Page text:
A World Without Rivers

photo by Brian Richter
photo by Brian Richter

I was looking at a river bed

And the story it told of a river that flowed

Made me sad to think it was dead

(From the song “A Horse with No Name” by America)

Some of my favorite photographic images are those of the Earth filmed from satellites in space. In those breathtakingly beautiful images taken from such great disance, humanity’s footprint on our planet is hardly discernible.

It is also hard to find in those distant views the rivers and lakes that gave rise to great civilizations, and sustain us to this day through their provision of fresh water. This is not surprising, given that all of the world’s rivers and lakes combined make up less than 3% of the planetary land surface.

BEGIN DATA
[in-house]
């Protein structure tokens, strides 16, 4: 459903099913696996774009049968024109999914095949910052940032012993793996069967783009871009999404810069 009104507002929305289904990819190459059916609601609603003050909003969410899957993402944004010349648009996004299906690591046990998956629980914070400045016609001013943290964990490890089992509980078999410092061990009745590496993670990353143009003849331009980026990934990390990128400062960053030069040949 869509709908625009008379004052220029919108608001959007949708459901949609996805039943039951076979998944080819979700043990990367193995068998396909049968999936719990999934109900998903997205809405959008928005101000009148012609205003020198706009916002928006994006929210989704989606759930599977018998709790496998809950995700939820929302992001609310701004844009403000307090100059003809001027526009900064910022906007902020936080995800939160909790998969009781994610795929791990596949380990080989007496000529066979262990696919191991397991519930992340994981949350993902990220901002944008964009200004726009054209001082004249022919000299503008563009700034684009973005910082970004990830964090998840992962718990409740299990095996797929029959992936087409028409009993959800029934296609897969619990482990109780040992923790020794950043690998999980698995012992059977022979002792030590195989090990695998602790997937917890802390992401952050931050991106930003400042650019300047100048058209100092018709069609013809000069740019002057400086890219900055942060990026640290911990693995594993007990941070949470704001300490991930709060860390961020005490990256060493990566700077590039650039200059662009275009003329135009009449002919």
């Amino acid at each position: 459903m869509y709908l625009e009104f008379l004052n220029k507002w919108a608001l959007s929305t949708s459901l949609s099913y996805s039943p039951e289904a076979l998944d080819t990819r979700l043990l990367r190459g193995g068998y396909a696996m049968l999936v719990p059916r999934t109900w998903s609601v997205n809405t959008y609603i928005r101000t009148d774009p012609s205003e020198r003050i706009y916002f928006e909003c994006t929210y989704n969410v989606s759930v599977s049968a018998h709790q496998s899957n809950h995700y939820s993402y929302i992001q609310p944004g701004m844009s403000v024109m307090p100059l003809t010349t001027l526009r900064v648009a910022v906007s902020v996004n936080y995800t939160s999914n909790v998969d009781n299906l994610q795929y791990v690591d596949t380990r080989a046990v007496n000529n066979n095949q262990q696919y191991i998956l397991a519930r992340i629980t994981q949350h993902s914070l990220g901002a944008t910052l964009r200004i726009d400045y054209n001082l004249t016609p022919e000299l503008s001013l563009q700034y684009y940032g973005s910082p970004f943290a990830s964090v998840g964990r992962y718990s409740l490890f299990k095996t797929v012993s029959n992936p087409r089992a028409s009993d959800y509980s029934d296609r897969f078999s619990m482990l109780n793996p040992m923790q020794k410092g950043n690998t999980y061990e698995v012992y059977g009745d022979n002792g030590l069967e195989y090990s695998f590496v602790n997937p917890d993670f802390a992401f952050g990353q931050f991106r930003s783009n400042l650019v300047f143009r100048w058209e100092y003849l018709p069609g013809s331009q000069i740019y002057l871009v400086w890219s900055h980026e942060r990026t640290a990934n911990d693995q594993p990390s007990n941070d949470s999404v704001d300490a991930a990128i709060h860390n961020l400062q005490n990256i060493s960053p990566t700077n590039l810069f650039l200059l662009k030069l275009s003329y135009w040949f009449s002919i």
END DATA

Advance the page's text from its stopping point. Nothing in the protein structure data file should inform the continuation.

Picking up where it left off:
But sadly, upon closer inspection on the ground, we can see that those beautiful blue ribbons and pools have been shriveling across much of the globe as the human enterprise expands and our appropriation of their waters grows.

Some of the world’s largest rivers – the Colorado and Rio Grande of North America, the Yellow of China, the Brahmaputra and Ganges of Asia – have been drained of their waters, primarily to irrigate farmlands but also to support the growth of cities and industries. These rivers regularly dry completely before reaching the sea. They are joined in their anthropogenic desiccation by thousands of smaller rivers, now gone in whole or in part.

We hardly take notice of the drying of our rivers until they are entirely gone. How many of the residents of Austin, Texas know that the Colorado that flows through the heart of their city is in summer now only a tenth of what it once was?

Tragically, the list of heavily-depleted rivers is growing; fully one-third of all rivers on our planet are —> Read More